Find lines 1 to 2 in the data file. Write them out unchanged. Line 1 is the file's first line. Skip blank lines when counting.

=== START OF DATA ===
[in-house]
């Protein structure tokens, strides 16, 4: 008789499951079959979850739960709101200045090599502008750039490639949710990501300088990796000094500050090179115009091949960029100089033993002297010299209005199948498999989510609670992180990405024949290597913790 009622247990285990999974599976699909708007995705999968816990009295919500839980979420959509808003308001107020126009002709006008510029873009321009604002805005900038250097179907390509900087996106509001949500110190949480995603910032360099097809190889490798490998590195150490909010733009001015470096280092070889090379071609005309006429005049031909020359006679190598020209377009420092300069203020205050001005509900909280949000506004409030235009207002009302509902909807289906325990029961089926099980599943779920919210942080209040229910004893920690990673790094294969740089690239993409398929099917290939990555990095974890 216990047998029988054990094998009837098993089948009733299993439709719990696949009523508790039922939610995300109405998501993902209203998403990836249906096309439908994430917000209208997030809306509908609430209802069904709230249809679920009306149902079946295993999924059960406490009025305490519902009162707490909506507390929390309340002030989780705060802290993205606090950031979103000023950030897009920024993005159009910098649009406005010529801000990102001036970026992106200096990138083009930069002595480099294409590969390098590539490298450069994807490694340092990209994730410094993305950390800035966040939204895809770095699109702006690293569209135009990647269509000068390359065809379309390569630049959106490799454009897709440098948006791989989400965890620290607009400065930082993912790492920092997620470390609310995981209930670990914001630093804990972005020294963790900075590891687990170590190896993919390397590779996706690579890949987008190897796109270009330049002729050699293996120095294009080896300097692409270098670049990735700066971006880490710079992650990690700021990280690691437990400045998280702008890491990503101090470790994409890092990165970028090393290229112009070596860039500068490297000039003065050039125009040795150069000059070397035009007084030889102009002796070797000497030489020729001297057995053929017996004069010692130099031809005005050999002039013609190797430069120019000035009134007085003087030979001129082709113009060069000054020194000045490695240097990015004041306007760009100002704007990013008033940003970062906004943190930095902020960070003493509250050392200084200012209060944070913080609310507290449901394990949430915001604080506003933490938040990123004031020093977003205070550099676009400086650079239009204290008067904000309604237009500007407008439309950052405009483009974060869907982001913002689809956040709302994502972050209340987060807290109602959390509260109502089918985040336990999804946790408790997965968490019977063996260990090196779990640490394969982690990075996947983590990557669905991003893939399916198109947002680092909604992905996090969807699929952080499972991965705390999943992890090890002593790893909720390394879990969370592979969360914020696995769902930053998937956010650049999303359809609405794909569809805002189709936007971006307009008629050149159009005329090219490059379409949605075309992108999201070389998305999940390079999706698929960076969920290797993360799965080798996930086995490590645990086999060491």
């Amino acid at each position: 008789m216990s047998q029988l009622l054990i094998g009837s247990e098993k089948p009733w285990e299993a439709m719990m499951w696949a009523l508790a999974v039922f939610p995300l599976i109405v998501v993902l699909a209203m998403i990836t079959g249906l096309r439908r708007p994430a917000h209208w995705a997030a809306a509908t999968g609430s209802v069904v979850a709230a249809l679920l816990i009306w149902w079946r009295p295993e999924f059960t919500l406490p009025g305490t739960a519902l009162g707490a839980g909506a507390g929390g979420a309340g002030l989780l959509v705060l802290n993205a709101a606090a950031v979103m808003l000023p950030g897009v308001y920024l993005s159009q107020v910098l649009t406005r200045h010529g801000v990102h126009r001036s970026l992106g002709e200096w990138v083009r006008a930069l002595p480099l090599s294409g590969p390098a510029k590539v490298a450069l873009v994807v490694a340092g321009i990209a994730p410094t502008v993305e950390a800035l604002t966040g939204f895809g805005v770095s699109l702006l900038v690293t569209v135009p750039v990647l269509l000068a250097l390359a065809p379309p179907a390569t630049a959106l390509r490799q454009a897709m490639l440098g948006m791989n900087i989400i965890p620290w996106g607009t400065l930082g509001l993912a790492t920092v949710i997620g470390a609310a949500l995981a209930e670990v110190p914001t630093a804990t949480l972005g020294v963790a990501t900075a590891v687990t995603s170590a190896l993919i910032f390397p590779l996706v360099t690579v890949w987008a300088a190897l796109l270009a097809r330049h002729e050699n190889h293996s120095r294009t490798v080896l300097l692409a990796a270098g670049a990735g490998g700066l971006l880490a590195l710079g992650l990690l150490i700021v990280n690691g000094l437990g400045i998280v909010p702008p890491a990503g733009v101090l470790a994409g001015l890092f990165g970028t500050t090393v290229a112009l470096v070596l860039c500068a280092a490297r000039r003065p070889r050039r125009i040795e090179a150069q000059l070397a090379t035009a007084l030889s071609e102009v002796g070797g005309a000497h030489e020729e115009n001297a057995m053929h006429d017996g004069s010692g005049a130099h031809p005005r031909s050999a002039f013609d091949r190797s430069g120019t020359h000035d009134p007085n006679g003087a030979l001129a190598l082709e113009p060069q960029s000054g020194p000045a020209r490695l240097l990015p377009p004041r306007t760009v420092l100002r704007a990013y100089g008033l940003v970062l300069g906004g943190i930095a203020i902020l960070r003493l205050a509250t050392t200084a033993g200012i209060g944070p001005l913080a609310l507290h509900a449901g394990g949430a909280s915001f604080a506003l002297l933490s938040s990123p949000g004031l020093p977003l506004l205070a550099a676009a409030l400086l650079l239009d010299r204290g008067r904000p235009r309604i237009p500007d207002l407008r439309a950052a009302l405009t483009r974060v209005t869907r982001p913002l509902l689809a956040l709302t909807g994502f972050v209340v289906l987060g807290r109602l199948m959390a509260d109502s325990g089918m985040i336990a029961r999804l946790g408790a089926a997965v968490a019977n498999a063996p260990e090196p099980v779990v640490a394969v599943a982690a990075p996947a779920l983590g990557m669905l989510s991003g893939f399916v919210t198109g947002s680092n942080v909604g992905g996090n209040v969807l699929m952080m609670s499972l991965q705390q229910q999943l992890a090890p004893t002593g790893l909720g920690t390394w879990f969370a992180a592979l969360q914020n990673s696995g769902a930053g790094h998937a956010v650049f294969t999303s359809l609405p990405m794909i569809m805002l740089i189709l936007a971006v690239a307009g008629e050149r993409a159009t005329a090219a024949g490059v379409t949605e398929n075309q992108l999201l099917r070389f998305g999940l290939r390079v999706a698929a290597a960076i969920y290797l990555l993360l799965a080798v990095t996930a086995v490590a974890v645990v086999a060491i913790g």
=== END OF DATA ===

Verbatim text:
[in-house]
């Protein structure tokens, strides 16, 4: 008789499951079959979850739960709101200045090599502008750039490639949710990501300088990796000094500050090179115009091949960029100089033993002297010299209005199948498999989510609670992180990405024949290597913790 009622247990285990999974599976699909708007995705999968816990009295919500839980979420959509808003308001107020126009002709006008510029873009321009604002805005900038250097179907390509900087996106509001949500110190949480995603910032360099097809190889490798490998590195150490909010733009001015470096280092070889090379071609005309006429005049031909020359006679190598020209377009420092300069203020205050001005509900909280949000506004409030235009207002009302509902909807289906325990029961089926099980599943779920919210942080209040229910004893920690990673790094294969740089690239993409398929099917290939990555990095974890 216990047998029988054990094998009837098993089948009733299993439709719990696949009523508790039922939610995300109405998501993902209203998403990836249906096309439908994430917000209208997030809306509908609430209802069904709230249809679920009306149902079946295993999924059960406490009025305490519902009162707490909506507390929390309340002030989780705060802290993205606090950031979103000023950030897009920024993005159009910098649009406005010529801000990102001036970026992106200096990138083009930069002595480099294409590969390098590539490298450069994807490694340092990209994730410094993305950390800035966040939204895809770095699109702006690293569209135009990647269509000068390359065809379309390569630049959106490799454009897709440098948006791989989400965890620290607009400065930082993912790492920092997620470390609310995981209930670990914001630093804990972005020294963790900075590891687990170590190896993919390397590779996706690579890949987008190897796109270009330049002729050699293996120095294009080896300097692409270098670049990735700066971006880490710079992650990690700021990280690691437990400045998280702008890491990503101090470790994409890092990165970028090393290229112009070596860039500068490297000039003065050039125009040795150069000059070397035009007084030889102009002796070797000497030489020729001297057995053929017996004069010692130099031809005005050999002039013609190797430069120019000035009134007085003087030979001129082709113009060069000054020194000045490695240097990015004041306007760009100002704007990013008033940003970062906004943190930095902020960070003493509250050392200084200012209060944070913080609310507290449901394990949430915001604080506003933490938040990123004031020093977003205070550099676009400086650079239009204290008067904000309604237009500007407008439309950052405009483009974060869907982001913002689809956040709302994502972050209340987060807290109602959390509260109502089918985040336990999804946790408790997965968490019977063996260990090196779990640490394969982690990075996947983590990557669905991003893939399916198109947002680092909604992905996090969807699929952080499972991965705390999943992890090890002593790893909720390394879990969370592979969360914020696995769902930053998937956010650049999303359809609405794909569809805002189709936007971006307009008629050149159009005329090219490059379409949605075309992108999201070389998305999940390079999706698929960076969920290797993360799965080798996930086995490590645990086999060491």